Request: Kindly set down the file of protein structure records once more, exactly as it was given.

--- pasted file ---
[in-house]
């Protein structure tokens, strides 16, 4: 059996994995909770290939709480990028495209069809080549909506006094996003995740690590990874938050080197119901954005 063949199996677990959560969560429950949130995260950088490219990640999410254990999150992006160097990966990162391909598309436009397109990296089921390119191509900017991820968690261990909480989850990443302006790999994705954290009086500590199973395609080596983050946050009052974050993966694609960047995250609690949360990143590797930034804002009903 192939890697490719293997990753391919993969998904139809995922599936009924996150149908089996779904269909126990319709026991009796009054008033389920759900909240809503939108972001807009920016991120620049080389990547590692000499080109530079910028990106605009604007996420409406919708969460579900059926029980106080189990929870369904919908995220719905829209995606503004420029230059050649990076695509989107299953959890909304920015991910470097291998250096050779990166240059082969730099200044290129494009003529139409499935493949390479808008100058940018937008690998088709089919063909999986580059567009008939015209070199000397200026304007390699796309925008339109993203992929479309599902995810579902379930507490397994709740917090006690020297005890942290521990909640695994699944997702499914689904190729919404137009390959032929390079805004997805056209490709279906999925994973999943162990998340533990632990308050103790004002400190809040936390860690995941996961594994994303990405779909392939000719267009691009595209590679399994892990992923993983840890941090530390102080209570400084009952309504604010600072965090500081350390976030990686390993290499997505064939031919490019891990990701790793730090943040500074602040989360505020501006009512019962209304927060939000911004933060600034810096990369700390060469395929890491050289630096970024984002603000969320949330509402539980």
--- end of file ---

[in-house]
């Protein structure tokens, strides 16, 4: 059996994995909770290939709480990028495209069809080549909506006094996003995740690590990874938050080197119901954005 063949199996677990959560969560429950949130995260950088490219990640999410254990999150992006160097990966990162391909598309436009397109990296089921390119191509900017991820968690261990909480989850990443302006790999994705954290009086500590199973395609080596983050946050009052974050993966694609960047995250609690949360990143590797930034804002009903 192939890697490719293997990753391919993969998904139809995922599936009924996150149908089996779904269909126990319709026991009796009054008033389920759900909240809503939108972001807009920016991120620049080389990547590692000499080109530079910028990106605009604007996420409406919708969460579900059926029980106080189990929870369904919908995220719905829209995606503004420029230059050649990076695509989107299953959890909304920015991910470097291998250096050779990166240059082969730099200044290129494009003529139409499935493949390479808008100058940018937008690998088709089919063909999986580059567009008939015209070199000397200026304007390699796309925008339109993203992929479309599902995810579902379930507490397994709740917090006690020297005890942290521990909640695994699944997702499914689904190729919404137009390959032929390079805004997805056209490709279906999925994973999943162990998340533990632990308050103790004002400190809040936390860690995941996961594994994303990405779909392939000719267009691009595209590679399994892990992923993983840890941090530390102080209570400084009952309504604010600072965090500081350390976030990686390993290499997505064939031919490019891990990701790793730090943040500074602040989360505020501006009512019962209304927060939000911004933060600034810096990369700390060469395929890491050289630096970024984002603000969320949330509402539980």